Sports

Schapiro ’19: The next Babe Ruth is in Tempe, Arizona

By
Sports Columnist
Sunday, March 11, 2018

Take a moment out of your day and follow me, if you will, on a trip to Tempe, Arizona, which is home to the Los Angeles Angels’ Spring Training facility. You’ll thank me for dragging you along when we get there: We’re going to observe one of the most exciting baseball phenomena of the millennium.

This player has gone by many names. ShoTime. GOATani. A modern-day Babe Ruth. But whatever you want to call Shohei Otani, one thing you can’t call him is mundane, ordinary or business as usual. It’s hard for me to understand how Otani could be anything less than the most exciting baseball story of the year, or even the decade. And the season hasn’t even started yet.

If you’re not familiar with Otani’s story, here it is. He spent the first five years of his professional baseball career in the Japan Pacific League, which is part of Japan’s highest professional baseball league, Nippon Professional Baseball. As a pitcher, Otani has always been formidable: Over the course of his five seasons in Japan, he put up an earned run average of 2.52, won 42 games and lost only 15. In 2014, he threw the fastest pitch in Japanese baseball history, at 102.5 miles per hour.

But lots of pitchers excel in Japan, and many of them have also excelled in the United States. Daisuke Matsuzaka, Yu Darvish, Masahiro Tanaka, Hiroki Kuroda, Koji Uehara … the list goes on. Here’s the thing though: Otani isn’t even on the list. He’s in another dimension. Here’s why: on his off-days, Otani doesn’t rest in the dugout or the bullpen. He plays the outfield.

In 2016, while pitching to a 10-4 record with a 1.86 E.R.A., Otani broke out at the plate, batting .322/.416/.588, with 22 home runs in only 104 games. Though his 2017 season was shortened by injury, he again batted .322, and put up a .942 on-base plus slugging. And then he came over to the MLB and signed with the Angels. And manager Mike Scioscia assuaged whatever doubt remained when he said at Otani’s introductory press conference, “We definitely plan on him being a two-way player, there’s no doubt about that.”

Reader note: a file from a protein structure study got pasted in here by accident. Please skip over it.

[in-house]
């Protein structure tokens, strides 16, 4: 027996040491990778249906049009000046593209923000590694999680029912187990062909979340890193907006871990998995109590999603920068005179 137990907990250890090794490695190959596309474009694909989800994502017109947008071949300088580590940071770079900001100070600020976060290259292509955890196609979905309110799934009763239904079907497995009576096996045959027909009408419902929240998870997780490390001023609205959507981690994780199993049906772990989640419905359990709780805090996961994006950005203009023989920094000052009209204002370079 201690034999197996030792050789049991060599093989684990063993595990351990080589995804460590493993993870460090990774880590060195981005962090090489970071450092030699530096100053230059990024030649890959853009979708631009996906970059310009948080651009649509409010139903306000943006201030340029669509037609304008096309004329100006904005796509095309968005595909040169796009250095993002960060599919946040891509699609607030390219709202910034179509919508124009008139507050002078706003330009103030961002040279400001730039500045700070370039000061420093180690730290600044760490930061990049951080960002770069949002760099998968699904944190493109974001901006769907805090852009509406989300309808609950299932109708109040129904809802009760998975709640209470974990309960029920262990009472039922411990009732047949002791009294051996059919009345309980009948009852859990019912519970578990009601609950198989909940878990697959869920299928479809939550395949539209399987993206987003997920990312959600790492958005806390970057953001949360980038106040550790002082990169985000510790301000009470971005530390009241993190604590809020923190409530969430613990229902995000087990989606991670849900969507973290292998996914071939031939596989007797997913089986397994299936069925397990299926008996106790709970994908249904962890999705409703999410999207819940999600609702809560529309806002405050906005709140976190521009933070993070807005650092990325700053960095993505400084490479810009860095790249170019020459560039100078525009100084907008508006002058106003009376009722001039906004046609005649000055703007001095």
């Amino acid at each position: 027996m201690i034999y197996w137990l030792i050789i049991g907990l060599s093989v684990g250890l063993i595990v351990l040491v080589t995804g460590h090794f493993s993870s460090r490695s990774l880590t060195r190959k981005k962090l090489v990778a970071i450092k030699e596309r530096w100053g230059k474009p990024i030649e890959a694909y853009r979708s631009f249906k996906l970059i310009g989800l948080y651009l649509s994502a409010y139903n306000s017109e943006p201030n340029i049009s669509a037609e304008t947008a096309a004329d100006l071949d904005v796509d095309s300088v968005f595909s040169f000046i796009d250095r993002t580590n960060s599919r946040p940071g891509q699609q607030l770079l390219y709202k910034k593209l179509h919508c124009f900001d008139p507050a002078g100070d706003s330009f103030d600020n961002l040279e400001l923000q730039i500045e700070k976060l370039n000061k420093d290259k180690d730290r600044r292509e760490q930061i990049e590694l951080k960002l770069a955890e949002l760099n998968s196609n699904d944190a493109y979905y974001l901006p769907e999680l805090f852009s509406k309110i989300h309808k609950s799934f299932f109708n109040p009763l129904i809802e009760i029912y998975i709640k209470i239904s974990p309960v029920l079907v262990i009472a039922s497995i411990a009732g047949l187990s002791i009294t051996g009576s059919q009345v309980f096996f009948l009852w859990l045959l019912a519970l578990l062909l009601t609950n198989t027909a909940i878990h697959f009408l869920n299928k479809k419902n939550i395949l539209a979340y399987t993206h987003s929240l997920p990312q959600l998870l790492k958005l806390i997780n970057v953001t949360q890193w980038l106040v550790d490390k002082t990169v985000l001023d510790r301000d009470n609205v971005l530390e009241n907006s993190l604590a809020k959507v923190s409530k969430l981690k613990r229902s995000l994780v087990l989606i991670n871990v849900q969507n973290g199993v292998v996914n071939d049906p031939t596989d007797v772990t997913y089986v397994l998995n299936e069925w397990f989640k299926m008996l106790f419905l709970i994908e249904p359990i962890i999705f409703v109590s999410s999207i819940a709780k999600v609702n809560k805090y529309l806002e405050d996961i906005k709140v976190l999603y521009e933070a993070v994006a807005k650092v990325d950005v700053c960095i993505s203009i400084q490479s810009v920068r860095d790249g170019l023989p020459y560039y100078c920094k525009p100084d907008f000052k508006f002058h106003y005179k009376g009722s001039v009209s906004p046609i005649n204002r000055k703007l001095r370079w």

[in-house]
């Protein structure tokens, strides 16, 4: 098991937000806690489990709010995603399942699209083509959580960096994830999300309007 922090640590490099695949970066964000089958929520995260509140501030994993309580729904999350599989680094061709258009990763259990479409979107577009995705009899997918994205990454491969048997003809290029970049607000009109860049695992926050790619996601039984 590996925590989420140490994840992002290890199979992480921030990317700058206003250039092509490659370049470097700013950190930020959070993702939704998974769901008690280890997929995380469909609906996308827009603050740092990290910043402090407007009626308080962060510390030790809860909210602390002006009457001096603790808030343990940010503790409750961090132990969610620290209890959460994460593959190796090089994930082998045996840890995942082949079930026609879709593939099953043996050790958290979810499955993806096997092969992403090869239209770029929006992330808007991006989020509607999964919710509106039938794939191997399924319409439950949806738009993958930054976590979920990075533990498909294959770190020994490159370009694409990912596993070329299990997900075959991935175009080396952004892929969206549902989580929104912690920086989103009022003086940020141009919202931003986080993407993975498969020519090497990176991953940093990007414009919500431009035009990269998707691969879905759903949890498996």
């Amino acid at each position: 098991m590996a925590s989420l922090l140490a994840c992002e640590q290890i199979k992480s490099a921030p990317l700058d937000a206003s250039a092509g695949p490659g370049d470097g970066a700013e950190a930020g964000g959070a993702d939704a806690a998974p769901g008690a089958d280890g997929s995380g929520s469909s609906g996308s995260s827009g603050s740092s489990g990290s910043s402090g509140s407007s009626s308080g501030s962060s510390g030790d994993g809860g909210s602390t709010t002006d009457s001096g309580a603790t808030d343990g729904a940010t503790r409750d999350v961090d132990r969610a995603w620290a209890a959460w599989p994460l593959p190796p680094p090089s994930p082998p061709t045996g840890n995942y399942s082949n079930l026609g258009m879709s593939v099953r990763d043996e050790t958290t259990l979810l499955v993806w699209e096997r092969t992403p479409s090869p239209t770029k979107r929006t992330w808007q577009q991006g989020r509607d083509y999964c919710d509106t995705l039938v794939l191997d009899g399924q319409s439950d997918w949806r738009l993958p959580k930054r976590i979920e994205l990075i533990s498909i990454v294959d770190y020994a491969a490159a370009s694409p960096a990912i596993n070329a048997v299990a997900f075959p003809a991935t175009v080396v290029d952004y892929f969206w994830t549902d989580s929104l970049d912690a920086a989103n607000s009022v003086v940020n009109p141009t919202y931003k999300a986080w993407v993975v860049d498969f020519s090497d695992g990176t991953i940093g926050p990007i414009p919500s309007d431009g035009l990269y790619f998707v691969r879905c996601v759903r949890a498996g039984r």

With the Angels, Otani will likely not be a full-time outfielder when he’s not pitching: Rather, the Angels have indicated that he will share designated hitter duties with Albert Pujols. But Albert Pujols is 37, and was one of the least valuable players in baseball last year. Shohei Otani is 23. And — this bears repeating — he has been called the next Babe Ruth.

So, here we are. As the 2018 MLB season begins, the Angels will take the field with a player capable by all indications of simultaneously winning a Silver Slugger and a Cy Young. And for the life of me, I don’t understand why baseball fans — or, really, all of America and most of the world — aren’t more excited about this.

So far, we’ve only gotten a few brief glimpses of Otani in training with the Angels. What we’ve seen doesn’t tell us much. Otani has gotten off to a slow start on both sides of the ball, but it is also Spring Training, where statistics mean very little, and he has shown nothing but potential. While the numbers from his first start of the spring didn’t look spectacular, several of the pitches did: Otani made opposing hitters look foolish, and at times, seemed to simply defy physics.

But the real allure of Otani, right now, isn’t seeing him play. It’s imagining just how good he could be. At 23 years old with a 102 mile per hour fastball and the potential to bat .300/.400/.500 or better with 30-plus home run power, Otani, for all intents and purposes, is two complete players, both of whom have superstar potential on their own. I would be thrilled to have the opportunity to watch a player with Otani’s background and pitching numbers, or one with the offensive statistics he put up in Japan. To see them both, in the same player, is nothing less than a breathtaking baseball experience.

This will not happen, but imagine the kind of career numbers a successful Otani could put up. Over a 20-year career, he could hit 500 home runs and bat a career .300/.400/.500, while also winning 300 games as a starter with an E.R.A. near or below 3.00. This, I can confidently say, will not happen: It’s baseball and nothing ever works out that well. But for the first time in my living memory, MLB has a player who brings such an outcome into the realm of possibility. And the chance to watch such a player, for as long as his legend persists, isn’t something to be squandered.

James Schapiro can be reached at james_schapiro@brown.edu. Please send responses to this opinion to letters@browndailyherald.com and op-eds to opinions@browndailyherald.com.